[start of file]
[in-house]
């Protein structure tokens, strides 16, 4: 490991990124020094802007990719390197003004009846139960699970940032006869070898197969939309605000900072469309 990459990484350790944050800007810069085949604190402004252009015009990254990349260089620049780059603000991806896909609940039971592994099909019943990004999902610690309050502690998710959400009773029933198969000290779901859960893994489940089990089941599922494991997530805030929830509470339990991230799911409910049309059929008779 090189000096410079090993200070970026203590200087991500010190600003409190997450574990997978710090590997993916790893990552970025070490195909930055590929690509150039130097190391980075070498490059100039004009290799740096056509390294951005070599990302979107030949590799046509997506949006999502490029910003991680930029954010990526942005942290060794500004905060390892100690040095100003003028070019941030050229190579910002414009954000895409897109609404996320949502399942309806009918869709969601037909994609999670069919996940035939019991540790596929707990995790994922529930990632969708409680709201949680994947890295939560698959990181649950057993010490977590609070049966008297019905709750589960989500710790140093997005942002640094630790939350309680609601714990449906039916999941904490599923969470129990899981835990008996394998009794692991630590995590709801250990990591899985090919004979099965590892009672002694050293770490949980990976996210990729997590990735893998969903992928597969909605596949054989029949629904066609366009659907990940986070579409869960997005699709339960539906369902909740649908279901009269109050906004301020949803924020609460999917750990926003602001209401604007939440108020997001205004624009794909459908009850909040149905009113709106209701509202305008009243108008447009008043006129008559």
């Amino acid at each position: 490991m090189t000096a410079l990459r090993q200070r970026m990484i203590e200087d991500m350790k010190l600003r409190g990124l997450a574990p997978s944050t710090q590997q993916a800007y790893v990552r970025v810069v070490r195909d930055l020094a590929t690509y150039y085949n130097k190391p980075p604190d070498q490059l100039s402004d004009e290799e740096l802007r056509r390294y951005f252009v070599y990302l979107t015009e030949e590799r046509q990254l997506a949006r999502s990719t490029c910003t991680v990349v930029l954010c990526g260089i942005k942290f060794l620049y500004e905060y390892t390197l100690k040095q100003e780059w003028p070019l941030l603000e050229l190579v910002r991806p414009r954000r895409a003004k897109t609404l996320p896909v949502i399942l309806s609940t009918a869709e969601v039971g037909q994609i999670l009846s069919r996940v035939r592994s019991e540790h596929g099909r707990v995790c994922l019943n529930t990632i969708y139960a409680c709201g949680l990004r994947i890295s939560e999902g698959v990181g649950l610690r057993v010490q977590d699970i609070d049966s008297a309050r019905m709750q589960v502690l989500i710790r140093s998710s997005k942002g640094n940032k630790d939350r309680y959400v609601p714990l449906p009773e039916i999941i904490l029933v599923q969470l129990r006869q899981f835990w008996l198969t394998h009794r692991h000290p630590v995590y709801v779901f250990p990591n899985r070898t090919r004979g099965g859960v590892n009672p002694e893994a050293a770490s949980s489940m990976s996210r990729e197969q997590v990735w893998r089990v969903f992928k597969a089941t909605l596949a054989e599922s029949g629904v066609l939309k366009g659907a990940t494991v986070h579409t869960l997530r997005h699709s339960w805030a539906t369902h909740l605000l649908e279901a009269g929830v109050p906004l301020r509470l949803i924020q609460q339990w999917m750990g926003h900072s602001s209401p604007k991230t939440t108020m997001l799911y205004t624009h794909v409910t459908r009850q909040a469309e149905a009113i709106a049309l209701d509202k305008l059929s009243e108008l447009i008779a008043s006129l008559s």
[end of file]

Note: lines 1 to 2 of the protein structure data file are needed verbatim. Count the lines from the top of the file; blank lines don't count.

[in-house]
């Protein structure tokens, strides 16, 4: 490991990124020094802007990719390197003004009846139960699970940032006869070898197969939309605000900072469309 990459990484350790944050800007810069085949604190402004252009015009990254990349260089620049780059603000991806896909609940039971592994099909019943990004999902610690309050502690998710959400009773029933198969000290779901859960893994489940089990089941599922494991997530805030929830509470339990991230799911409910049309059929008779 090189000096410079090993200070970026203590200087991500010190600003409190997450574990997978710090590997993916790893990552970025070490195909930055590929690509150039130097190391980075070498490059100039004009290799740096056509390294951005070599990302979107030949590799046509997506949006999502490029910003991680930029954010990526942005942290060794500004905060390892100690040095100003003028070019941030050229190579910002414009954000895409897109609404996320949502399942309806009918869709969601037909994609999670069919996940035939019991540790596929707990995790994922529930990632969708409680709201949680994947890295939560698959990181649950057993010490977590609070049966008297019905709750589960989500710790140093997005942002640094630790939350309680609601714990449906039916999941904490599923969470129990899981835990008996394998009794692991630590995590709801250990990591899985090919004979099965590892009672002694050293770490949980990976996210990729997590990735893998969903992928597969909605596949054989029949629904066609366009659907990940986070579409869960997005699709339960539906369902909740649908279901009269109050906004301020949803924020609460999917750990926003602001209401604007939440108020997001205004624009794909459908009850909040149905009113709106209701509202305008009243108008447009008043006129008559």